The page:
Related Expertise: Artificial Intelligence, Generative AI
A new study by BCG and MIT Sloan Management Review finds that treating responsible AI strictly as a way to avoid AI failures is incomplete. Responsible AI leaders take a broader, more strategic approach that generates value for the organization and the world around them.
Artificial intelligence has made great strides in recent years—but sometimes it also makes headlines. Biased hiring, unfair lending practices, incorrect medical diagnoses: AI failures happen, and in some instances they’ve had a significant, even life-altering impact on individuals and communities. Little wonder, then, that businesses see responsible AI (RAI) as a way to mitigate the risks of AI. But is this the best or most beneficial way to view RAI? Our global survey of more than 1,000 executives reveals that it’s not.
As AI becomes more powerful and more prevalent, companies must ensure that they use the technology appropriately. But those that lead in responsible AI, the survey finds, look beyond risk mitigation. They treat RAI as an enabler that can bring tangible benefits to the business, support broader long-term goals such as corporate social responsibility (CSR), and help derive even more value from AI investments.
Today, leaders in responsible AI are few and far between. Indeed, although most companies recognize the importance of RAI, the survey finds a large gap between aspirations and action. An overwhelming majority of respondents—84%—say that RAI should be a top management priority. Yet just 16% of companies have fully mature RAI programs.
These responsible AI leaders see clear business benefits from RAI, in addition to the societal value of minimizing risk for individuals and communities. Their experiences provide key insights and a high-level roadmap for the many organizations that are still just dipping their toes into RAI—or standing to the side of the pool.
Risk mitigation has long been RAI’s raison d’être. The thinking: a technology like AI—with so much potential influence on operations, customer interactions, and product functionality—requires special precautions. And there’s plenty to mitigate. Nearly a quarter of participants in the survey report AI failures, ranging from technical glitches to bias in decision making and actions that raise privacy or safety concerns. Given that so many organizations have yet to adopt RAI (and may not even know whether they’ve had an AI failure), the actual number of such incidents is likely even higher. But responsible AI leaders have demonstrated that they can reduce risk and gain other important benefits by approaching RAI in a more strategic way.
Leaders share certain characteristics. They prioritize RAI, include a wide array of stakeholders (within and outside the organization) in its implementation, and make a firm material and philosophical commitment to RAI. Moreover, responsible AI is itself a source of business value for these organizations.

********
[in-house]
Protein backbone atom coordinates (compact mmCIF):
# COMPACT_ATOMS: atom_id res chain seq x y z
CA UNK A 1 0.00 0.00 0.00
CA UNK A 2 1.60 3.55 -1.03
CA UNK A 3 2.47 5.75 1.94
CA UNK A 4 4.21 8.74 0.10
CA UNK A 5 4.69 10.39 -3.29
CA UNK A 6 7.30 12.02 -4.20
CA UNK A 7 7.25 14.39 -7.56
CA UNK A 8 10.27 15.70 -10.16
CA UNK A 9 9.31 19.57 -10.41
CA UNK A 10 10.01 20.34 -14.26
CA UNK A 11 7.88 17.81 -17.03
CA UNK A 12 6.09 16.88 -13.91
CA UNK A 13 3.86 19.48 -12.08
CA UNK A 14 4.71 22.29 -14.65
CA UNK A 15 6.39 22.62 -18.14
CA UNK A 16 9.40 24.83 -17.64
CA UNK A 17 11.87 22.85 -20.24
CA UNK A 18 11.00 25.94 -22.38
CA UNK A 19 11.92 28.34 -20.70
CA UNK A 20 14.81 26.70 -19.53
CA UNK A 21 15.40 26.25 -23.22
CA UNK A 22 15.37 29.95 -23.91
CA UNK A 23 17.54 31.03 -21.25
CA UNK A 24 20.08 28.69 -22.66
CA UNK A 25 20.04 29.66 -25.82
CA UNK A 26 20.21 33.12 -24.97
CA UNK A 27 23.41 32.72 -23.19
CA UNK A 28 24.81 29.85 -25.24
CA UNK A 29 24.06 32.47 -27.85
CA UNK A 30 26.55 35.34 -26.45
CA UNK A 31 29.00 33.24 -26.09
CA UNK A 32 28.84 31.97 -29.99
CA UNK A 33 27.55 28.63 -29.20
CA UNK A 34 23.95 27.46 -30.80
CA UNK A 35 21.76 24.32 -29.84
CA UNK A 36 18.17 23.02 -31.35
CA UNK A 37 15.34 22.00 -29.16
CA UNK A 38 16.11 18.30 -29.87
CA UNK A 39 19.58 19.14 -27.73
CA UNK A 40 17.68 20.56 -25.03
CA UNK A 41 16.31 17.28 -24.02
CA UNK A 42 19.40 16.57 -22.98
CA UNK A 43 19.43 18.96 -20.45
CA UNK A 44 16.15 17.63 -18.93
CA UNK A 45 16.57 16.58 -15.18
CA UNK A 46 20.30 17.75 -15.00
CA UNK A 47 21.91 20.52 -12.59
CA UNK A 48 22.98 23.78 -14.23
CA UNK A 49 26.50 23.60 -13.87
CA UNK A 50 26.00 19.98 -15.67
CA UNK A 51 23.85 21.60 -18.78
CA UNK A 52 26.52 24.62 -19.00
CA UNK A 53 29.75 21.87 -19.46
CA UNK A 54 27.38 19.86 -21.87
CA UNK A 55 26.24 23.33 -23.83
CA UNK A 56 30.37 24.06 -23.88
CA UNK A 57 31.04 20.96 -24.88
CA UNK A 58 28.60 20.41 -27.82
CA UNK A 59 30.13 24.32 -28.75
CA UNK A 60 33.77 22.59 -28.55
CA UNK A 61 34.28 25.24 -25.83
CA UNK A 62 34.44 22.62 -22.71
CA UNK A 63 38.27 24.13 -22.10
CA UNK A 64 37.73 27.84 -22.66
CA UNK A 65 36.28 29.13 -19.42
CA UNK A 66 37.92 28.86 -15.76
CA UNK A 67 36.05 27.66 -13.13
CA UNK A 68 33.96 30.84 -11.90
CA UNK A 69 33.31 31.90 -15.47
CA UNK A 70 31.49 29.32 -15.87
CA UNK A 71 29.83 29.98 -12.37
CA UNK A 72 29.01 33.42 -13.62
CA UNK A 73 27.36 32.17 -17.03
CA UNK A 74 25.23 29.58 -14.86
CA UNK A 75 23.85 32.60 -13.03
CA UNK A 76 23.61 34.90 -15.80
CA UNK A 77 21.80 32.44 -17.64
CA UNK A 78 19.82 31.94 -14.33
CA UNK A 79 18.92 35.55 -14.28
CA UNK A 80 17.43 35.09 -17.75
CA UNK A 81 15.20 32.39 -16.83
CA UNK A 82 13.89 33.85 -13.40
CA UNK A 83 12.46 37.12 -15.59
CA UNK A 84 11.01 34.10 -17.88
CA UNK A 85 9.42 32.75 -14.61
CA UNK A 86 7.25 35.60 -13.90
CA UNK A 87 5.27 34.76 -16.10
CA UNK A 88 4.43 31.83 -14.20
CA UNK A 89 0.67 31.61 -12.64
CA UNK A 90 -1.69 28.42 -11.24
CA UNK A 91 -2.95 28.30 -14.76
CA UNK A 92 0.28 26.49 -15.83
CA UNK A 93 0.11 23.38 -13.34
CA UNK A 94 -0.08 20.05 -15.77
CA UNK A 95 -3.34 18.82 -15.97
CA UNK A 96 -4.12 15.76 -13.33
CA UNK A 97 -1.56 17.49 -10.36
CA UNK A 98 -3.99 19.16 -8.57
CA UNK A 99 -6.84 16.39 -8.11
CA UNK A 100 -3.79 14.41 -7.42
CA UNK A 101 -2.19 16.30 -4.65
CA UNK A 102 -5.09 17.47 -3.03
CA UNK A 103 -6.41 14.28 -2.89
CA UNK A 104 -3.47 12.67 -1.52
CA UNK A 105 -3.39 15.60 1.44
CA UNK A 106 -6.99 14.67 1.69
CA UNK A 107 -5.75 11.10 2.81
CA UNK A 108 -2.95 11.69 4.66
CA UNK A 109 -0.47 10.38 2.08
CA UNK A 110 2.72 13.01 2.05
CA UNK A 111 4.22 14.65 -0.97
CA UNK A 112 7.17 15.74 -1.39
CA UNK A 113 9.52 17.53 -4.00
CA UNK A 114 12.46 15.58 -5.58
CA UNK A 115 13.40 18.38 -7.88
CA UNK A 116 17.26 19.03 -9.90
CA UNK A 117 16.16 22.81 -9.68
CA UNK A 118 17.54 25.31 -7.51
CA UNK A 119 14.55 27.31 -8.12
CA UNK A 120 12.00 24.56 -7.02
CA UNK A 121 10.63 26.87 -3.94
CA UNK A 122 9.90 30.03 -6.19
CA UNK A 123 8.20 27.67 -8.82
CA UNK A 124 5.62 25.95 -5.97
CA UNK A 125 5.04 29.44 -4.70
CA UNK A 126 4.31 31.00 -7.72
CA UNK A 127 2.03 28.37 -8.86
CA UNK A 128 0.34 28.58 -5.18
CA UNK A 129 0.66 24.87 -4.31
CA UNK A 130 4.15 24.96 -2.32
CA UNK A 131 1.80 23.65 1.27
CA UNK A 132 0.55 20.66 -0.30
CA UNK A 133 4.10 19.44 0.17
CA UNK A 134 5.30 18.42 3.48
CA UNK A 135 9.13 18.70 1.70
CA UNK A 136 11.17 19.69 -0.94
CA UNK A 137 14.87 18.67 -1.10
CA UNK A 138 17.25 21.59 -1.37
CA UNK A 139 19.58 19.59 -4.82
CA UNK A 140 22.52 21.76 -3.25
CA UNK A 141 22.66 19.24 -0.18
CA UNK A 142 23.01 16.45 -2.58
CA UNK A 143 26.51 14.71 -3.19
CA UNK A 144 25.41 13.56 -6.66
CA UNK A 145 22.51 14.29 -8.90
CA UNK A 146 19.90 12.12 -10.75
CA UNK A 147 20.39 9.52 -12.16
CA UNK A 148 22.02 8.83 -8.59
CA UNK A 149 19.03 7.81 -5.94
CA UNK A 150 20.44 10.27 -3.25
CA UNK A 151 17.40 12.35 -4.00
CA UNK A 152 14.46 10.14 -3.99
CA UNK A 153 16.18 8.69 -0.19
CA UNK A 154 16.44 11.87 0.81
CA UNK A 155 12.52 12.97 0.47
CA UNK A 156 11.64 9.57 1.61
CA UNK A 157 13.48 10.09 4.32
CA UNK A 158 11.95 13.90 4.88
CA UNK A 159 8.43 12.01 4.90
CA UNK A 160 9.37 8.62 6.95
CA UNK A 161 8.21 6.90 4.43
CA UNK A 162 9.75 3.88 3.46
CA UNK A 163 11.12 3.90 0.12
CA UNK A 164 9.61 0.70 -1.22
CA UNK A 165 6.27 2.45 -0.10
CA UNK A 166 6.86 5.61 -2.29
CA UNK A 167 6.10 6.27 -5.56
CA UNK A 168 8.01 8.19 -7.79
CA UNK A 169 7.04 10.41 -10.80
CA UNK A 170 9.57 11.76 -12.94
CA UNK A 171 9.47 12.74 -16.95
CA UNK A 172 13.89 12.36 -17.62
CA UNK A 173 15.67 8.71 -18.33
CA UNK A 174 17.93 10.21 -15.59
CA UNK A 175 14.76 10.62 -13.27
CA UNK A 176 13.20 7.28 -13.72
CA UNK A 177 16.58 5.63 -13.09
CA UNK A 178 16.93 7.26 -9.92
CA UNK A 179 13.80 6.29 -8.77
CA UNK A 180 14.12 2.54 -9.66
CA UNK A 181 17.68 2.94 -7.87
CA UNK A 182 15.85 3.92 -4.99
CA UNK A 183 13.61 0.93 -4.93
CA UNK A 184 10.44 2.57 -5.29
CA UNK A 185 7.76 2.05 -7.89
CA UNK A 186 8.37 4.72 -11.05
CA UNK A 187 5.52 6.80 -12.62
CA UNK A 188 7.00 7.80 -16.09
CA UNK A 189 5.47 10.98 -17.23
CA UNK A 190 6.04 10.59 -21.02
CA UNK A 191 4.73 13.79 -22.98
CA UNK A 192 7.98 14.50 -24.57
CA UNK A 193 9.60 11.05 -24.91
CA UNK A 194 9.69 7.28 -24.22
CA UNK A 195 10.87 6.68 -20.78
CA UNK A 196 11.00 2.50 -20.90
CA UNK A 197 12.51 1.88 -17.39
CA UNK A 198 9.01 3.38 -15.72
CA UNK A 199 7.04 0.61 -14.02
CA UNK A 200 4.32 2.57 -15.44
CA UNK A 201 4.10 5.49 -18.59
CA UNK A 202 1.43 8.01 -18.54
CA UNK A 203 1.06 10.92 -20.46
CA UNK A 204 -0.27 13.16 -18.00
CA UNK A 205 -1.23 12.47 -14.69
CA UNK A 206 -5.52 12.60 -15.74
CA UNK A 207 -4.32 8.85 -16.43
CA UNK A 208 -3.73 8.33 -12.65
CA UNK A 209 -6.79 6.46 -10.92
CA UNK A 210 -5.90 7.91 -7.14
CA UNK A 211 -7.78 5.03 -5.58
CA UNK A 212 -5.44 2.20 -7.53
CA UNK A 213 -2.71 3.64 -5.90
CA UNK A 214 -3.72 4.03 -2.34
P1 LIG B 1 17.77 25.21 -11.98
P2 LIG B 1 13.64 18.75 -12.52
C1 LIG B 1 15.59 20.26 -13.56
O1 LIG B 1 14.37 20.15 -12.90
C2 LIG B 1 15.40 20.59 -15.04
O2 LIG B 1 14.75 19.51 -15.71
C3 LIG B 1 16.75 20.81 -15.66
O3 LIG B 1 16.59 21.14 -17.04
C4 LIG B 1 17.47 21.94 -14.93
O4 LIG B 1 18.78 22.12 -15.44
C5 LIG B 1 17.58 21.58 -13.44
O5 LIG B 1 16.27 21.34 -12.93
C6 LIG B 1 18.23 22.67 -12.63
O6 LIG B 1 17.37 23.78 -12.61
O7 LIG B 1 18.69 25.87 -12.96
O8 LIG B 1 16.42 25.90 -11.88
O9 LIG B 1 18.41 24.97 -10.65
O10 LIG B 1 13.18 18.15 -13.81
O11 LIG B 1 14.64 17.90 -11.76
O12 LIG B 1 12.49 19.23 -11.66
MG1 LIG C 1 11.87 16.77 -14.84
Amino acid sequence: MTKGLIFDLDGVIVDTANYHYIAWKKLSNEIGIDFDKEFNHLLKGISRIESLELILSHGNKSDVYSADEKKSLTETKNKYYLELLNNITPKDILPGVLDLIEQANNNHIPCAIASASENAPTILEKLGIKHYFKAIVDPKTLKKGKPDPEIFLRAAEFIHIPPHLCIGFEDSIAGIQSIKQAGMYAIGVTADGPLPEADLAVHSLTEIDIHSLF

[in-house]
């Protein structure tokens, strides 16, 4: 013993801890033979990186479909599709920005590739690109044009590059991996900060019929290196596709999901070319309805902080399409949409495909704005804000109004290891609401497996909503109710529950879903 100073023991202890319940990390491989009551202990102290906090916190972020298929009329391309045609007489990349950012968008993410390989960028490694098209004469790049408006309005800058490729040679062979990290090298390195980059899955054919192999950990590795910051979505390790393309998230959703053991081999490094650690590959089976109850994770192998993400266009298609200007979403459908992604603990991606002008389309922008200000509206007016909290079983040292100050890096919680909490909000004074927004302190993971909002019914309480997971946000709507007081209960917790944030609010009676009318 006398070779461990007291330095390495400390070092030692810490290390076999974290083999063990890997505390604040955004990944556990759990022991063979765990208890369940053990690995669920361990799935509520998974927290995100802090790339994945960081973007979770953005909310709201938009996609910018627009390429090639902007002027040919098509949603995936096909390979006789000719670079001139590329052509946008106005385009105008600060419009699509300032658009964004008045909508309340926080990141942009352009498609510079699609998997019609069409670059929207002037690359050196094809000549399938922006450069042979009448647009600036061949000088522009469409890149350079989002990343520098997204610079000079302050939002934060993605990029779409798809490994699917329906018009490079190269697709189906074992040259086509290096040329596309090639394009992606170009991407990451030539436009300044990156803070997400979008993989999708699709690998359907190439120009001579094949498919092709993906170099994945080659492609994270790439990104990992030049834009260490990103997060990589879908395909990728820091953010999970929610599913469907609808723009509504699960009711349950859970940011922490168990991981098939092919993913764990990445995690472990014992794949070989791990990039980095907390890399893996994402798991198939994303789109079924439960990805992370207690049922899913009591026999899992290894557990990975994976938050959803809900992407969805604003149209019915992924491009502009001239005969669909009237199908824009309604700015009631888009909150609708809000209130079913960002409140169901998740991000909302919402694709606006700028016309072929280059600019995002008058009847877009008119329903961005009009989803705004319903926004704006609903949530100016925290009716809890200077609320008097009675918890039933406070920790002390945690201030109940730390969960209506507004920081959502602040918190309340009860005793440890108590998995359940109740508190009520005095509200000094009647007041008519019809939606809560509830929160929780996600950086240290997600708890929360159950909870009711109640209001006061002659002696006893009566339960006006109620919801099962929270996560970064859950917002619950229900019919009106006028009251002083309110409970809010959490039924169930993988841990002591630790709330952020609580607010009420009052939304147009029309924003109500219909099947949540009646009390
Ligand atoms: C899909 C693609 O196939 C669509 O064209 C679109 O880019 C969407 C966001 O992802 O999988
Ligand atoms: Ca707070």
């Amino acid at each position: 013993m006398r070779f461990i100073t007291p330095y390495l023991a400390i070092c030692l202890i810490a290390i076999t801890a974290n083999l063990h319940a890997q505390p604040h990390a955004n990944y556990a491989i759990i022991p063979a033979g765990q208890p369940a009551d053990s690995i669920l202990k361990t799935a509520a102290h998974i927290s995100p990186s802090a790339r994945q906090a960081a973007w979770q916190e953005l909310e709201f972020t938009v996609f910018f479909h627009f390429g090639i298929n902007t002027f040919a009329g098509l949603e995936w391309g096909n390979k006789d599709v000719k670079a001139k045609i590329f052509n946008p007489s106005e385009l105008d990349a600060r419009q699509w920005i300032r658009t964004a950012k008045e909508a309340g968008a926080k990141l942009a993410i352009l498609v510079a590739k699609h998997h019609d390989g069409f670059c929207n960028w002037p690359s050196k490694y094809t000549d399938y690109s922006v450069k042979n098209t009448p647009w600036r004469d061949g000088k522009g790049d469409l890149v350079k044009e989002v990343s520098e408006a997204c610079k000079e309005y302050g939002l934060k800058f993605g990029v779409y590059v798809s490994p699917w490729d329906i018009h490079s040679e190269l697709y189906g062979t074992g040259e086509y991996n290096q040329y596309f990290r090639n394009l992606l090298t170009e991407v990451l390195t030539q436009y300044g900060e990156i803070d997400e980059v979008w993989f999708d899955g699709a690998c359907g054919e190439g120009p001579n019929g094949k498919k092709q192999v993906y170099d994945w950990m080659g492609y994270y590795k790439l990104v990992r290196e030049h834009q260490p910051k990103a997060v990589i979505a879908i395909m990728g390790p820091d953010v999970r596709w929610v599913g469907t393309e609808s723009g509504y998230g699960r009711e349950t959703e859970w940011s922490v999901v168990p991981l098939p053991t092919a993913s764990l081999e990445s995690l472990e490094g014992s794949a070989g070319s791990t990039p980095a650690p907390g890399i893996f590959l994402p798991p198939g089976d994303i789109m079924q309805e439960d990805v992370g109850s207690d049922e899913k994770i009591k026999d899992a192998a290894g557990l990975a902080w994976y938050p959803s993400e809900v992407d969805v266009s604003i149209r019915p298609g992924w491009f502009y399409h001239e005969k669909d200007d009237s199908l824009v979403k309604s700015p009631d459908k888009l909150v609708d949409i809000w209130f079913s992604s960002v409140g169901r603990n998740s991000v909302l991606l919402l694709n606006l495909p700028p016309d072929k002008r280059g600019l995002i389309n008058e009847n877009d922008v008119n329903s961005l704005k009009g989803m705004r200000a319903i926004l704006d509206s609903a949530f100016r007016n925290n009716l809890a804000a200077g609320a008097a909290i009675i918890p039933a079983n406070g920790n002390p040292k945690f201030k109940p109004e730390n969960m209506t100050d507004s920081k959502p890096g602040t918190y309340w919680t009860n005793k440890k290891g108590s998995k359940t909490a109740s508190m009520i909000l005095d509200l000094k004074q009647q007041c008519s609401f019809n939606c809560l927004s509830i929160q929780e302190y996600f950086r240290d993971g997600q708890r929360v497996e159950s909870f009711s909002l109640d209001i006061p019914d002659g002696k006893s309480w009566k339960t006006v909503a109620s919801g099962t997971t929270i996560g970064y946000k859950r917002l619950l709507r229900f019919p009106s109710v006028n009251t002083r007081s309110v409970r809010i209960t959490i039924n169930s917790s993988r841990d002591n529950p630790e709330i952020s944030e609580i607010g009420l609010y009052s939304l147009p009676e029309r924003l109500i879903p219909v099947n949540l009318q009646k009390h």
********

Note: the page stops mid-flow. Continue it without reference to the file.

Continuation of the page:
What kind of business value? Half of responsible AI leaders report having developed better products and services as a result of their RAI efforts (only 19% of nonleaders say the same). Nearly as many—48%—say that RAI has enhanced brand differentiation (compared to 14% of nonleaders). And 43% of leaders cite accelerated innovation (versus just 17% of nonleaders). Overall, leaders are twice as likely as nonleaders to realize business benefits from their responsible AI efforts.
But the survey also makes clear that timing—specifically, the sequence in which companies increase their RAI maturity and their AI maturity—counts, too. For many companies, AI maturity comes first: 42% of respondents say that AI is a top strategic priority, but among this group, only 19% say that their organization has a fully implemented responsible AI program. This, it turns out, is the wrong order.
As AI maturity grows, a company will deploy more AI applications, and those applications will be more complex, increasing the risk that something may go wrong. Companies that prioritize scaling their RAI program over scaling their AI capabilities experience nearly 30% fewer AI failures. And the failures they do have tend to reveal themselves sooner and have significantly less impact on the business and the communities it serves. Focusing first on responsible AI enables companies to create and leverage a powerful synergy between AI and RAI.
Most companies in the vanguard of RAI view it as part of their broader CSR efforts: 73% connect RAI and CSR, compared to 35% of nonleaders. For responsible AI leaders, the alignment is natural. Both efforts have many goals in common—including transparency, fairness, and bias prevention—so they can support and empower each other. Indeed, the survey found that as their responsible AI maturity increases, organizations become more interested in aligning their AI with their values and take a broad, societal view of the impacts of AI on stakeholders. Once again, responsible AI is not just about reducing risk. It’s also about creating value, for company and community alike.
Responsible AI leaders don’t limit themselves to thinking about risks and regulations. They also consider how RAI can advance their business goals and principles and how it can affect a broad array of stakeholders. Crucially, they’ve already started charting a path that others can follow.
Taking that path is important. Many companies are investing heavily in AI without committing corresponding resources or efforts to RAI. That leaves risk on the horizon and value on the table. By embracing a strategic approach to responsible AI, companies can more easily and less perilously scale their AI efforts—realizing important benefits and doing bigger, better things for their business and the world around it.
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